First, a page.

What Your Money Should Focus on in Each Decade
I was contemplating what I wanted to write this week. To be honest, the past month has been tough. I’ve had a lot on my plate and then last week was sick with a nasty cold. The timing was horrendous. As I start to feel better, I’m trying to get myself re-organized and re-energized. Lately, I’ve been super distracted and unfocused in my work. I’m really hard on myself when I go through these unproductive spurts. We all go through periods like this: full days where we just want to stay in bed and hope our calendars are magically wiped clean. Often when I’m unfocused, it’s the result of not having a clear list of priorities and a lack of a plan of attack.
This got me thinking about how the American public has an unfocused and distracted view of their money. When we lack a clear goal and prioritized to-do list, our money issues are either ignored and/or grow worse. Our “distracted” money isn’t helping us reach our long-term goals.
We can’t be perfect every day, but I believe if we take a big picture approach and focus our money over the course of the long-term we can achieve some amazing results. So what should your money focus on in each decade of your life? Here’s a quick breakdown to help guide you to a more focused financial strategy:
In your 20s
Educate yourself and create a plan. Your twenties are for getting your footing in the adult world. It’s a confusing time best approached with an open mind ready to soak in as many lessons as possible. This must be your mindset when it comes to all things personal finance. Learn about your work’s retirement offerings and sign up. Open a Roth IRA and set up automatic contributions. Speak with a financial planner who can help you develop, not only a plan, but an understanding of your risk tolerance and capacity. Focus on paying down any student loans. The earlier you can eliminate your debt, the sooner you can focus on building your financial foundation. These small investments in your future and education will pay off in spades over the course of your life.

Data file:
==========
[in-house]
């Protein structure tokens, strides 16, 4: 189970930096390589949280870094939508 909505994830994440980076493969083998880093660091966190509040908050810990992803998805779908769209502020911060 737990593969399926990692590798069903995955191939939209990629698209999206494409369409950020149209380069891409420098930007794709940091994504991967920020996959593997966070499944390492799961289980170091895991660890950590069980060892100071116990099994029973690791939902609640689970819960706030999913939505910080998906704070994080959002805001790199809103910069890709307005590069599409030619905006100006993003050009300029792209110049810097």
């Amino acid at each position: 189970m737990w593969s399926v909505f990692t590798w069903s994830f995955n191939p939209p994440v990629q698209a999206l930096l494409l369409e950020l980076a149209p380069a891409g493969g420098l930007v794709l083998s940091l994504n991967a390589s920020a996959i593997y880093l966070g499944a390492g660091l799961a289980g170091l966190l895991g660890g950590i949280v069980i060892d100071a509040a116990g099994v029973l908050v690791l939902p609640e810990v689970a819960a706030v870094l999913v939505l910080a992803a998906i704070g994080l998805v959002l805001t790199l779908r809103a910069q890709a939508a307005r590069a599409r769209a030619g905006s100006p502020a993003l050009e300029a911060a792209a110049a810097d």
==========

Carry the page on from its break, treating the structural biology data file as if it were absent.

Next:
In your 30s
Maximize your saving and investing and begin to focus on the future. So you’ve been in the workforce for a decade and you’ve hopefully developed some good habits with your money and are advancing in your career. Now is the time to get serious about saving and investing in your future. Increase your contributions to your retirement plans as much as possible. Use separate savings accounts for different goals (i.e. house downpayment, vacation fund, kids college fund, emergency fund, etc.) Be sure you have enough insurance and have created a living will. Start to think about what you would want your golden years to look like. Yes, retirement might still be a long way off, but you’ll be glad you spent some time focusing on the future.
In your 40s
Maximize your earning potential. Continue to increase your savings and investing. In your 40s, you’re approaching your best earning years. Be sure your company is properly compensating you and that you are on-track with your financial plan. You’ll also want to focus on saving for your kids’ education, but never at the expense of your retirement savings. Use your money to make memories as well. We’re all getting older so put some money aside to enjoy right now.
In your 50s
Visualize what retirement is really going to look like. Focus on maintaining a healthy lifestyle. Everyone wants to retire, but if you ask people to explain what retirement is going to look like for them and how much it’ll cost, they have a difficult time verbalizing this. Map out what you want your future to look like and get serious about tracking your progress to your retirement goals.
In your 60s and beyond
Understand your estate planning needs and get your ducks in a row. Do this sa soon as possible, so it doesn’t weigh on you and you can enjoy your non-working years. Enjoy your retirement by getting a hobby, learning new things, and generally staying sharp. A good vision for your retirement will help you enjoy it to the max with your loved ones and friends.